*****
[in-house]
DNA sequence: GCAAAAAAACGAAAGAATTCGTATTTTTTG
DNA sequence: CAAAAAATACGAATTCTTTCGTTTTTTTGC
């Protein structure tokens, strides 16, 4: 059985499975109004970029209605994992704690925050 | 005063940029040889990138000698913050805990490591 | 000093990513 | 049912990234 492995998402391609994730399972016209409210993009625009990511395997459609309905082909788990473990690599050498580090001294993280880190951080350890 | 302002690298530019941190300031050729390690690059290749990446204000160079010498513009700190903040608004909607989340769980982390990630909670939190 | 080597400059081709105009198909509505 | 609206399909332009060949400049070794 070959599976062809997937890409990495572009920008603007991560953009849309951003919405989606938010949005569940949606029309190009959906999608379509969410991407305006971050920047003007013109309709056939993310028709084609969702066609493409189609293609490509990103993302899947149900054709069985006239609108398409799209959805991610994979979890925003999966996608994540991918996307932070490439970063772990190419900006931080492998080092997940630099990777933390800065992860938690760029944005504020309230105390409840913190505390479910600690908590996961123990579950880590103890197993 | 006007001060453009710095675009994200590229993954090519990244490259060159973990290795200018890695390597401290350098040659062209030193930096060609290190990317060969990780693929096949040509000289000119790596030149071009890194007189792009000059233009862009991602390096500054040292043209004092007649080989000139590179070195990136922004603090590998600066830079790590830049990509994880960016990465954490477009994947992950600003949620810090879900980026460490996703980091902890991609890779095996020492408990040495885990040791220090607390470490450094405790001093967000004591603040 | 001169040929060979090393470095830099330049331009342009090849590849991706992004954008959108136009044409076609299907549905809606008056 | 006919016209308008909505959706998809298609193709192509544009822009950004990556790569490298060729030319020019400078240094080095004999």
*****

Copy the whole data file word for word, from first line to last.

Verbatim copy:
[in-house]
DNA sequence: GCAAAAAAACGAAAGAATTCGTATTTTTTG
DNA sequence: CAAAAAATACGAATTCTTTCGTTTTTTTGC
């Protein structure tokens, strides 16, 4: 059985499975109004970029209605994992704690925050 | 005063940029040889990138000698913050805990490591 | 000093990513 | 049912990234 492995998402391609994730399972016209409210993009625009990511395997459609309905082909788990473990690599050498580090001294993280880190951080350890 | 302002690298530019941190300031050729390690690059290749990446204000160079010498513009700190903040608004909607989340769980982390990630909670939190 | 080597400059081709105009198909509505 | 609206399909332009060949400049070794 070959599976062809997937890409990495572009920008603007991560953009849309951003919405989606938010949005569940949606029309190009959906999608379509969410991407305006971050920047003007013109309709056939993310028709084609969702066609493409189609293609490509990103993302899947149900054709069985006239609108398409799209959805991610994979979890925003999966996608994540991918996307932070490439970063772990190419900006931080492998080092997940630099990777933390800065992860938690760029944005504020309230105390409840913190505390479910600690908590996961123990579950880590103890197993 | 006007001060453009710095675009994200590229993954090519990244490259060159973990290795200018890695390597401290350098040659062209030193930096060609290190990317060969990780693929096949040509000289000119790596030149071009890194007189792009000059233009862009991602390096500054040292043209004092007649080989000139590179070195990136922004603090590998600066830079790590830049990509994880960016990465954490477009994947992950600003949620810090879900980026460490996703980091902890991609890779095996020492408990040495885990040791220090607390470490450094405790001093967000004591603040 | 001169040929060979090393470095830099330049331009342009090849590849991706992004954008959108136009044409076609299907549905809606008056 | 006919016209308008909505959706998809298609193709192509544009822009950004990556790569490298060729030319020019400078240094080095004999």